A 71 year old woman with a past medical history of type 2 diabetes mellitus, atrial fibrillation, hypothyroidism and hypertension presented for evaluation of one month history of right sided involuntary hyperkinetic movements. Physical exam was significant for lip smacking, distal choreic movements, and proximal ballistic swings of the right arm and leg. Laboratory results showed blood glucose of 822 mg/dL, normal venous blood gas pH, and negative serum ketones. HgA1c of >16 was consistent with a prolonged period of uncontrolled diabetes mellitus. MRI brain demonstrated hyperdense lesions of bilateral basal ganglia. The patient was treated for hyperosmolar hyperglycemic state with intravenous fluids and insulin and started on Keppra and clonazepam for the hemiballismus. Patient was discharged with insulin but despite optimizing glucose control, the patient continued to have persistent movements that did not resolve.
Chorea is an abnormal involuntary movement disorder caused by a variety of disorders including metabolic disorders, hypoxic-ischemic events, structural abnormalities, drugs/toxins, and infectious and inflammatory diseases. The presentation of hemichorea as a symptom of hyperosmolar hyperglycemic state is rare and in the literature documented mainly as isolated case reports. Cases described in the literature are mostly in the elderly, females, and people of Asian descent. Hemichorea-hemiballismus is normally treated with anticonvulsants and neuroleptics by blocking dopamine receptors. In addition, dopamine depleting agents like reserpine and tetrabenazine can be used. Given her prolonged QTc on electrocardiogram, this patient was started on a benzodiazepine which is often used as an adjunct for treatment of chorea. In most cases of chorea resulting from diabetes mellitus, optimizing blood glucose control is the most effective therapy and can result in complete resolution of symptoms.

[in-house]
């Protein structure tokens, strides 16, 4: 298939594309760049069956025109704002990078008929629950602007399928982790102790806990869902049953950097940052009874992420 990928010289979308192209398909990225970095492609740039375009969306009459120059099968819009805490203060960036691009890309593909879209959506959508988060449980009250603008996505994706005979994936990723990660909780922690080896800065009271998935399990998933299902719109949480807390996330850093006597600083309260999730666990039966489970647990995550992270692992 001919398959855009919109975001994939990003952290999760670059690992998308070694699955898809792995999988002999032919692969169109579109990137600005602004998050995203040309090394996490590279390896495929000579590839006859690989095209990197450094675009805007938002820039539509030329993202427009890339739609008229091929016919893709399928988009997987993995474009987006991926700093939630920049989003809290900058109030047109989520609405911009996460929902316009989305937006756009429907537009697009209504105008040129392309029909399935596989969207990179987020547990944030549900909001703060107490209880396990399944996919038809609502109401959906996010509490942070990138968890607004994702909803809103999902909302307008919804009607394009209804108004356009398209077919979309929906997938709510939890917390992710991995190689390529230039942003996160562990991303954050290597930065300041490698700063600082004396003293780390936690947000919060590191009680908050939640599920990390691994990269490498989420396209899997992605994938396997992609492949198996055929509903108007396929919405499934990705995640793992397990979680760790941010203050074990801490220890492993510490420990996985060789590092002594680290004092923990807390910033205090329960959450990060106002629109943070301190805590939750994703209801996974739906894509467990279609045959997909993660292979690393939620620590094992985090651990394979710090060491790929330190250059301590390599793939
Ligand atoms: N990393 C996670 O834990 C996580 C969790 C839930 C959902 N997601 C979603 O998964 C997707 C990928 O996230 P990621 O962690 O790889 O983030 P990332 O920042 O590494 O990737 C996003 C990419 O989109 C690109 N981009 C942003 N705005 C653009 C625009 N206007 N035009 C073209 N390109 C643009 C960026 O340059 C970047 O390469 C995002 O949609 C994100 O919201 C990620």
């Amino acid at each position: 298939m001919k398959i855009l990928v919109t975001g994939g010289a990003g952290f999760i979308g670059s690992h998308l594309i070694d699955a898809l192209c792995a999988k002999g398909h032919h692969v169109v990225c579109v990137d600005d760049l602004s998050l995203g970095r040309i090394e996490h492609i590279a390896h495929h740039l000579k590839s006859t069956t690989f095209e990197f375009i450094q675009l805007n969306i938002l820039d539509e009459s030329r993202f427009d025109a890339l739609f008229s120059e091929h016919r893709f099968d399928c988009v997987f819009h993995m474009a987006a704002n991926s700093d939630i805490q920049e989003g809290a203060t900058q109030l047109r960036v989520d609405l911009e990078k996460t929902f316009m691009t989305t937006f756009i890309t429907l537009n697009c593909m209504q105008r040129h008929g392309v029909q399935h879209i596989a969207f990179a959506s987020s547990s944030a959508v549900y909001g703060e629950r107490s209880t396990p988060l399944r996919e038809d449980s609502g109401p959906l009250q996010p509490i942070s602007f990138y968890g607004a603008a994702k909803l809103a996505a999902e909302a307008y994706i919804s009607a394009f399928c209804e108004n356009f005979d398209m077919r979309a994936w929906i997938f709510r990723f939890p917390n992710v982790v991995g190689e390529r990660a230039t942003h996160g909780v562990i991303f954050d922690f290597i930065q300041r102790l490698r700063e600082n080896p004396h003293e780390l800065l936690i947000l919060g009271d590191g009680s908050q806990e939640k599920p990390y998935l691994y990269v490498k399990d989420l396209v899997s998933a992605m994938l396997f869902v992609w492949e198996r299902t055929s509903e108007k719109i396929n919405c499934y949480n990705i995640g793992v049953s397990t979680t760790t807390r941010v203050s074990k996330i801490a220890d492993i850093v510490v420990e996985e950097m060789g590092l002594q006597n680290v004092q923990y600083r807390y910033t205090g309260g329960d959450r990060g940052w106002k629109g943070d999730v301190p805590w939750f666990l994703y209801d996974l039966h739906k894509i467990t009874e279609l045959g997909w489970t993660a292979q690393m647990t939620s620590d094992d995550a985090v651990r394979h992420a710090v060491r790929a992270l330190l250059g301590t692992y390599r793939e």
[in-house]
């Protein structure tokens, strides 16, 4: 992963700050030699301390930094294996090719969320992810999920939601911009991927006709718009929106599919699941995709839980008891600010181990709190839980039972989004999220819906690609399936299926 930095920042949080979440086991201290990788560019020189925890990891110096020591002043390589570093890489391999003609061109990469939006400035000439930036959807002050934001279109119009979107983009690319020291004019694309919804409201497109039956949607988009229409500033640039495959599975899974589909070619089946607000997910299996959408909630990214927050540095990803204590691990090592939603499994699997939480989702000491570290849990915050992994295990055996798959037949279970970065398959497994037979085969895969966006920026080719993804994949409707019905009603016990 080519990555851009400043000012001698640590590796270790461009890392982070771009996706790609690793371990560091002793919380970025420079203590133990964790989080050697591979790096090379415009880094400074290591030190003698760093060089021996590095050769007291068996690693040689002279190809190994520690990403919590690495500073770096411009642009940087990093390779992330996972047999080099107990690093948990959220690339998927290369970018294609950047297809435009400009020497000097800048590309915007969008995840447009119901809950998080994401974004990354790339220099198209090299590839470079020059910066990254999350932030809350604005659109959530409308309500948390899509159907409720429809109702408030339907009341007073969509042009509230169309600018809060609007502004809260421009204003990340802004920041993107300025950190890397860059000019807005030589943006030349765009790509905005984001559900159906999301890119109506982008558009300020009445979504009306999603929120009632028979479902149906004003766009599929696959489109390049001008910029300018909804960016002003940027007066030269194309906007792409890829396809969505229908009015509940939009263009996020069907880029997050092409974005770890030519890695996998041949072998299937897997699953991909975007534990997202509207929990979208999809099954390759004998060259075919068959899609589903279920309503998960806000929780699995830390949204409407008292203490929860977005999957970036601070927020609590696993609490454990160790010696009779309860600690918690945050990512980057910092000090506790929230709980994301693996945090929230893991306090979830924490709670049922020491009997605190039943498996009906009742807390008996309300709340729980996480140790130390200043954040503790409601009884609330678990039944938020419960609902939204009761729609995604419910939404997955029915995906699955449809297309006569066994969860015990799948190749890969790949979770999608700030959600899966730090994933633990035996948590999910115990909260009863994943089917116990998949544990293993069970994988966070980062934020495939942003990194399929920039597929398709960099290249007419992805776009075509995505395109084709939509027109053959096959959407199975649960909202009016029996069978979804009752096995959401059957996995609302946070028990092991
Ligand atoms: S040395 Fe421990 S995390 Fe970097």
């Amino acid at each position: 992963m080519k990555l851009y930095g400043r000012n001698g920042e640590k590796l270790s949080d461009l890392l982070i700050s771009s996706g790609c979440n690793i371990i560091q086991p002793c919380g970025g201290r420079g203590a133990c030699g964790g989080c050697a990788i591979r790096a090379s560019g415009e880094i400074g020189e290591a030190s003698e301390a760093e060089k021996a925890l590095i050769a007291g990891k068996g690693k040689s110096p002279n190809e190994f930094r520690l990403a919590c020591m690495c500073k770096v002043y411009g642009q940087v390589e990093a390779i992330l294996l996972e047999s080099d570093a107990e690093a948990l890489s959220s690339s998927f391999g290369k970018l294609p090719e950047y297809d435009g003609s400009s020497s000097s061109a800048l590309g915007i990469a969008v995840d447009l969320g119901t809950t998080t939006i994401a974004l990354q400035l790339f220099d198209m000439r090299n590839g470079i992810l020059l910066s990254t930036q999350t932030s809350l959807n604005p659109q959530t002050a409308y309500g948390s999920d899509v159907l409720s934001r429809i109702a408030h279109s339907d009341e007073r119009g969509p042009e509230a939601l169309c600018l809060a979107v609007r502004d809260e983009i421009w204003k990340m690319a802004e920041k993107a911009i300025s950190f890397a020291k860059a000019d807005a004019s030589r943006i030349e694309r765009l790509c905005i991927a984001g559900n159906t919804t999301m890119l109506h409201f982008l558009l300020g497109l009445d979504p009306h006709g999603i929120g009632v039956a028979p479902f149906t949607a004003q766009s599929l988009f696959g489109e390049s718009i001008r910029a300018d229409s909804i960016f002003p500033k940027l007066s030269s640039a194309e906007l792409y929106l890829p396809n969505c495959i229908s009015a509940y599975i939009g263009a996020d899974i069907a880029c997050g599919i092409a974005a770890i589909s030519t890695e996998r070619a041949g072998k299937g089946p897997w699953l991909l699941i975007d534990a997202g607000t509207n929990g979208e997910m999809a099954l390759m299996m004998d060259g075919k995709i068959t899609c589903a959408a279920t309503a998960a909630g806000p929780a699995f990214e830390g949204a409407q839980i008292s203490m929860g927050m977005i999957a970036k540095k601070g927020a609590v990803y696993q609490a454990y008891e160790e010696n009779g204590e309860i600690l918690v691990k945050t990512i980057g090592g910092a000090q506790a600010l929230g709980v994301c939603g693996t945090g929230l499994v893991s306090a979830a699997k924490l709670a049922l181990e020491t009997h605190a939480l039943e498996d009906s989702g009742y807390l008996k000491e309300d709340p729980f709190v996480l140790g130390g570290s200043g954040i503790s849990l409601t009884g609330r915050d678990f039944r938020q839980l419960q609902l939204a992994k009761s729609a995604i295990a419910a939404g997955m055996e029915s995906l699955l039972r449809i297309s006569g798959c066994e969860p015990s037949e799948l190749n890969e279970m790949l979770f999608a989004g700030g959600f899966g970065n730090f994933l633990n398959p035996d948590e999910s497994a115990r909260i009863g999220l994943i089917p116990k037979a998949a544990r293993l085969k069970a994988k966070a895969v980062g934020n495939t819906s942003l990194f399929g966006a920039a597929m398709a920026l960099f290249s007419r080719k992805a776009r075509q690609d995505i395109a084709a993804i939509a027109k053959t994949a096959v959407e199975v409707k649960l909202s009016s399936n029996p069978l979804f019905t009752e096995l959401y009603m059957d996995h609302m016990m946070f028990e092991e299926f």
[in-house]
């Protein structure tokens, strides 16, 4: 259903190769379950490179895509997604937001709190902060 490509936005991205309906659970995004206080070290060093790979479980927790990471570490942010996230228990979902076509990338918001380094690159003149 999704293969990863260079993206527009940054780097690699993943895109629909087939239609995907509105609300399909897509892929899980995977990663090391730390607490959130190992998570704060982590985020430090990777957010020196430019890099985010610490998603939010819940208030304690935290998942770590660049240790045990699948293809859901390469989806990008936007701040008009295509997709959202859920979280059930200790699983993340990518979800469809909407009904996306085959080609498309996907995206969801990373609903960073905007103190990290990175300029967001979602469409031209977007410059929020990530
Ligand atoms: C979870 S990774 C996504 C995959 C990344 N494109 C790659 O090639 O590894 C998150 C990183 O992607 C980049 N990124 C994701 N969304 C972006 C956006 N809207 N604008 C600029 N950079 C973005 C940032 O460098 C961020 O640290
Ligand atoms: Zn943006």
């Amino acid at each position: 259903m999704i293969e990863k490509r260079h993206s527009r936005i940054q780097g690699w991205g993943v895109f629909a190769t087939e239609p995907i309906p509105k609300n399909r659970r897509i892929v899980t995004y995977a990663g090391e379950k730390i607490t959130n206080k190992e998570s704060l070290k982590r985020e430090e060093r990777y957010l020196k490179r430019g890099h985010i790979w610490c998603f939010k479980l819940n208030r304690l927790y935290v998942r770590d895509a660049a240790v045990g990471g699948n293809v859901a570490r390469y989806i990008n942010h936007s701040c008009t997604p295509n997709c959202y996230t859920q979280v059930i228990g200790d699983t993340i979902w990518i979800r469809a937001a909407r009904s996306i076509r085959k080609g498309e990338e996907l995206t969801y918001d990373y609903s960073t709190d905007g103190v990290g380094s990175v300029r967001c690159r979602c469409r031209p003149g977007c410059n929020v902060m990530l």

This case highlights a little known cause of hemichorea-hemiballismus. Recognition of the link between hyperglycemia and chorea is essential for hospitalists, as early diagnosis and control of the blood glucose is the key to a favorable prognosis.
To cite this abstract:George JS, Bowling GD. The Sweet Dance. Abstract published at Hospital Medicine 2016, March 6-9, San Diego, Calif. Abstract 517. Journal of Hospital Medicine. 2016; 11 (suppl 1). https://www.shmabstracts.com/abstract/the-sweet-dance/. Accessed May 21, 2019.